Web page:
Copy of Page 22 Opinion Jennifer Wall.jpg

Jennifer Wall

Few issues have polarized our community in recent years as much as Prince William County’s proposed seismic shift in land-use policy, particularly around data center development – a shift that will fundamentally change the county.

In that regard, the number of data centers that have come to the public’s attention in recent weeks has been breathtaking.

I support the efforts of the county to diversify its tax base and appreciate that a diversified tax base will provide more funding to our schools and much-needed tax relief to Prince William residents. In fact, I support building data centers in Prince William.

But whether to build data centers is not the question. The real question is where.

As a member of the Prince William School Board, I have been contacted by many people expressing concern about the explosion of data centers near schools, neighborhoods and open space. The concerns brought to me are not political. The concerns are inherently practical, and many residents believe that the concerns they have voiced to their elected county leaders have gone unheard.

I am concerned that our community is under-informed about where the county has approved data centers, especially the prospect of 110-foot tall data centers a mere 50 feet from our schools. The concern is especially acute with respect to planned data center development near Tyler Elementary, PACE West, Piney Branch Elementary, Chris Yung Elementary, Ellis Elementary and Unity Reed and Gainesville high schools and in those schools’ surrounding neighborhoods.

I question the rush to broaden the county’s Data Center Opportunity Zone Overlay District. County leadership have provided no explanation for the expedited nature of this push, other than that the county desperately wants the additional tax revenue.

If the concern is about filling county coffers, then before expanding data center zones the county should (1) build out the original overlay district and (2) double the data center tax rate, resulting in a rate that would still be 20% less than the Loudoun County rate while preserving existing greenspace surrounding our schools and neighborhoods.

Again, the issue is not whether to build the data centers, but where. In the mad scramble that has been the data center gold rush over the past year, I fear that our county leadership has not considered the potential impact these data centers may have on students and schools, especially those closest to the proposed data centers.

I urge the Board of County Supervisors to take a breath and delay rezoning and site-plan approvals until a full evaluation and assessment of the short-term and long-term impacts of data center development can be made.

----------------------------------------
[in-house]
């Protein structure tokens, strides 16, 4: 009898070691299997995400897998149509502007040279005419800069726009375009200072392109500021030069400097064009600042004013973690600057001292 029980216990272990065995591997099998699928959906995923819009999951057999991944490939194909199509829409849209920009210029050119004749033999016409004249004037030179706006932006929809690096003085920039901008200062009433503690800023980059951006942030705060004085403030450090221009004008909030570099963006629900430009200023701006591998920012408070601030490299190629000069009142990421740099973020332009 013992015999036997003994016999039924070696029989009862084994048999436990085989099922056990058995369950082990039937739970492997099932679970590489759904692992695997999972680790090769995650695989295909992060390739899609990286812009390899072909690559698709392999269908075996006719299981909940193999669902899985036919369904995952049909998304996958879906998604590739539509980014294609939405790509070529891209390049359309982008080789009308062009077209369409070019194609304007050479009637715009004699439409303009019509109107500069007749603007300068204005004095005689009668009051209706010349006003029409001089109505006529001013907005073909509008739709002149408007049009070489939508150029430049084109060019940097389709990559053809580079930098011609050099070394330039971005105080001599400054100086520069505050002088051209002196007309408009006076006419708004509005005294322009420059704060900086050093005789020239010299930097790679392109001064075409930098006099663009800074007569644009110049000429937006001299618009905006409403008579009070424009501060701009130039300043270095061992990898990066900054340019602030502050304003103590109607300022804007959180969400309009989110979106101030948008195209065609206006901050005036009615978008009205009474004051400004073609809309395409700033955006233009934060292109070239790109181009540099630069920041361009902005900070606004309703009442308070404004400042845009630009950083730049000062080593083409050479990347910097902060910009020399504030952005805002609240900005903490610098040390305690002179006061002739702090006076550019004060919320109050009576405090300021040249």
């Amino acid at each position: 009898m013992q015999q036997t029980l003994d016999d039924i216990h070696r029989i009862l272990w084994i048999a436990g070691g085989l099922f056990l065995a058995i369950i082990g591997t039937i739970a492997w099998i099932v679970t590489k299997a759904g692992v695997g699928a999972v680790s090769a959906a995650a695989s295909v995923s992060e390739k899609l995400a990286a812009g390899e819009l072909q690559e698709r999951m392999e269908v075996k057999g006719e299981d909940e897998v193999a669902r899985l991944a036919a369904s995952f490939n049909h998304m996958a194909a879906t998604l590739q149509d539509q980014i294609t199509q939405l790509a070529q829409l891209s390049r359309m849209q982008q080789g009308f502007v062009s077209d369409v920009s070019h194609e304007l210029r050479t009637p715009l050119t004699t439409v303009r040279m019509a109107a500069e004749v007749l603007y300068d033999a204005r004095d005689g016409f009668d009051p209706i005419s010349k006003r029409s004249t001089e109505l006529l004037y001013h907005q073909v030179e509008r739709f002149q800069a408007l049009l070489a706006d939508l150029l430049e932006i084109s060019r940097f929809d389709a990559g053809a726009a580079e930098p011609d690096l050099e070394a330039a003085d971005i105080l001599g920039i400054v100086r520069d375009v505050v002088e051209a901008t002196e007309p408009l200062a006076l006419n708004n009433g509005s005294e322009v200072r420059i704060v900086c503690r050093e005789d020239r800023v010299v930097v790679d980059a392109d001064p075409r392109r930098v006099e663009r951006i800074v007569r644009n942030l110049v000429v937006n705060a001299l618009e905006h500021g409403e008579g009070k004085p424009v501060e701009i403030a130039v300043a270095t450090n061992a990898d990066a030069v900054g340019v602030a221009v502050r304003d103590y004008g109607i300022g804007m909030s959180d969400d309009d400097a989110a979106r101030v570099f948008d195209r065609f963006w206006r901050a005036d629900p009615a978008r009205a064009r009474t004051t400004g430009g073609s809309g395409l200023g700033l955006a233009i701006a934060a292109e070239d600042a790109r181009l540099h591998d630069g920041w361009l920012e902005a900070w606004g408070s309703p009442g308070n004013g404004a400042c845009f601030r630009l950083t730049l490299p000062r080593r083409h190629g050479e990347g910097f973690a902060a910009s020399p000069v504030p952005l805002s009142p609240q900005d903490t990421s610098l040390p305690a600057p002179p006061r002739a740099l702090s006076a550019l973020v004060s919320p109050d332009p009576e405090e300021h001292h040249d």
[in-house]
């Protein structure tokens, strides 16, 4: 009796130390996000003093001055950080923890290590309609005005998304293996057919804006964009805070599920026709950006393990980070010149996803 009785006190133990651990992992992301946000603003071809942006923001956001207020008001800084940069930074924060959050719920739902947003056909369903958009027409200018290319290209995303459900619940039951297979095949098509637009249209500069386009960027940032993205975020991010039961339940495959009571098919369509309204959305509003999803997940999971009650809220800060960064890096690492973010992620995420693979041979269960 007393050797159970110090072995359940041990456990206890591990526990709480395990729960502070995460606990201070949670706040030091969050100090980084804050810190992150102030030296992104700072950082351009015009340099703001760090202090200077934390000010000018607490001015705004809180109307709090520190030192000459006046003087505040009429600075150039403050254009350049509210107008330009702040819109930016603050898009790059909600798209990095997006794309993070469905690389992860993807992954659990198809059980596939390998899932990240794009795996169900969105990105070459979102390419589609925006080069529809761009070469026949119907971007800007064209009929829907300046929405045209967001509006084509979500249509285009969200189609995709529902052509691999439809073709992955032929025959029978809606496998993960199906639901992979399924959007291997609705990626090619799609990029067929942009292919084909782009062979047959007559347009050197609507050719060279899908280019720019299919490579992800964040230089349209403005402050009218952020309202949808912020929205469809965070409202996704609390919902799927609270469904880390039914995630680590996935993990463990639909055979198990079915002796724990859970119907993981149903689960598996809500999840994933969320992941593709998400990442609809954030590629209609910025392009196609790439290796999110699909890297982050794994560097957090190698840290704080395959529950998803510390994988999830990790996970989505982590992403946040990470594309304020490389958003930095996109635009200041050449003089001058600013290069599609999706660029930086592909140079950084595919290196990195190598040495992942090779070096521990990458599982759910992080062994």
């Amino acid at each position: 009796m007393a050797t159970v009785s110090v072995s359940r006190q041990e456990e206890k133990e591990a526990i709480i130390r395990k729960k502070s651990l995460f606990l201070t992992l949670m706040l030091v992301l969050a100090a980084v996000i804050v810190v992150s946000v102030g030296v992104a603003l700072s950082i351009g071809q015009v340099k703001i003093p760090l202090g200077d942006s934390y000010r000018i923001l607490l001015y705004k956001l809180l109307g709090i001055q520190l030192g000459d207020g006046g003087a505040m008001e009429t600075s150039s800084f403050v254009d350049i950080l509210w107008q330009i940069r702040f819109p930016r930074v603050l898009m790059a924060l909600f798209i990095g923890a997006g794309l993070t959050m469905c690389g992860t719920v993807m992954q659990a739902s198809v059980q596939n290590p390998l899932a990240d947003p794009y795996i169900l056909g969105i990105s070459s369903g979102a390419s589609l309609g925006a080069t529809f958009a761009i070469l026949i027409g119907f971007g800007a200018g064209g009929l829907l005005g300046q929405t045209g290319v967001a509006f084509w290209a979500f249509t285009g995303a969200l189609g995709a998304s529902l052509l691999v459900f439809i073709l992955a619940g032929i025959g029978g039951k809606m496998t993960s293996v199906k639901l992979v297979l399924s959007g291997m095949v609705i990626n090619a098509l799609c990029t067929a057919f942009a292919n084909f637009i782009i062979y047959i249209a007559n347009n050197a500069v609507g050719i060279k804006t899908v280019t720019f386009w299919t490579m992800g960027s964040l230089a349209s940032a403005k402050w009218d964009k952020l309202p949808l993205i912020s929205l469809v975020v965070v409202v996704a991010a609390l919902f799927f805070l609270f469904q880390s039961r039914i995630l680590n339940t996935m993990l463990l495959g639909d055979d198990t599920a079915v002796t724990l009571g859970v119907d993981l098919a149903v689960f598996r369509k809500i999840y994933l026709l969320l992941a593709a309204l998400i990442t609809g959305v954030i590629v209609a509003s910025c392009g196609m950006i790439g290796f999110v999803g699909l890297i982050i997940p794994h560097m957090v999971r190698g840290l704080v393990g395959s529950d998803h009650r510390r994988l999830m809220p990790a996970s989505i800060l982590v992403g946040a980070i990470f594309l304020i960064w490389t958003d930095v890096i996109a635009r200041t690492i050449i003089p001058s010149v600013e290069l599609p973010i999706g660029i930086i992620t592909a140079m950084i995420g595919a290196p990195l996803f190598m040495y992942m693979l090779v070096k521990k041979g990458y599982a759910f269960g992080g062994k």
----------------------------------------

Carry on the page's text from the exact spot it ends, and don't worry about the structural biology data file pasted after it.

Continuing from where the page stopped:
Jennifer Wall represents the Gainesville District on the Prince William County School Board.

(3) comments

Wayne D.

Data Centers or thousands more homes that all look the same and the traffic that goes with it. Choose your poison.

Bill Wright

I fully agree with Ms. Wall’s opinion piece.

I’ve seen so many bogus interpretations of property rights. Landowners who have become disenchanted with their properties have every right to sell under the existing zoning conditions. But the county has no obligation to alter those conditions simply to accommodate landowners’ grander ambitions, especially when they result in Carthaginian consequences for the citizens remaining.

I cannot unilaterally decide to turn my property into an open pit coal mine. I must request a rezoning from the county, which my affected neighbors would be invited to weigh in on. If landowners could do whatever they wanted with their property, there would be no rezoning process.

I’m also not sure where the notion came from that houses are more offensive than data centers. The county has a documented housing shortage and I don’t see how this is being addressed by building more data centers instead. Does anybody live in them?

The main point is that however our county developed, it must be done in an intelligent and sustainable way and with due consideration for compatible use of the land. Runaway and willy-nilly data center development certainly isn’t it.

Joe Normandy

i fully support the Pageland Gateway project. i have lived in the area for nearly 25 years and calling us rural is simply comical and i do not own land on Pageland.

It maddening that people want to dictate to others what to do with their land even though the land they now live on was a farm that got plowed under and paved over...guess its ok for them...NIMBY.

The Pageland plan calls for nearly a 50 50 split between land to be used and land to be left green, seems fair.

But if this gets turned down, you know houses, thousands of houses will spring up. More wells, more septic, more in ground fuel tanks, much mych more traffic, more schools, strip malls, police and all paid by more taxes.

While i support caution of build outs around schools there are no schools on Pageland.

So in the end we have Commandos demanding msndates on how a homeowner lives...that is simply wrong

Vote yes on the Pageland buildout, take the tax mobey rather then see another increase and build thoughtfully around the battlefield

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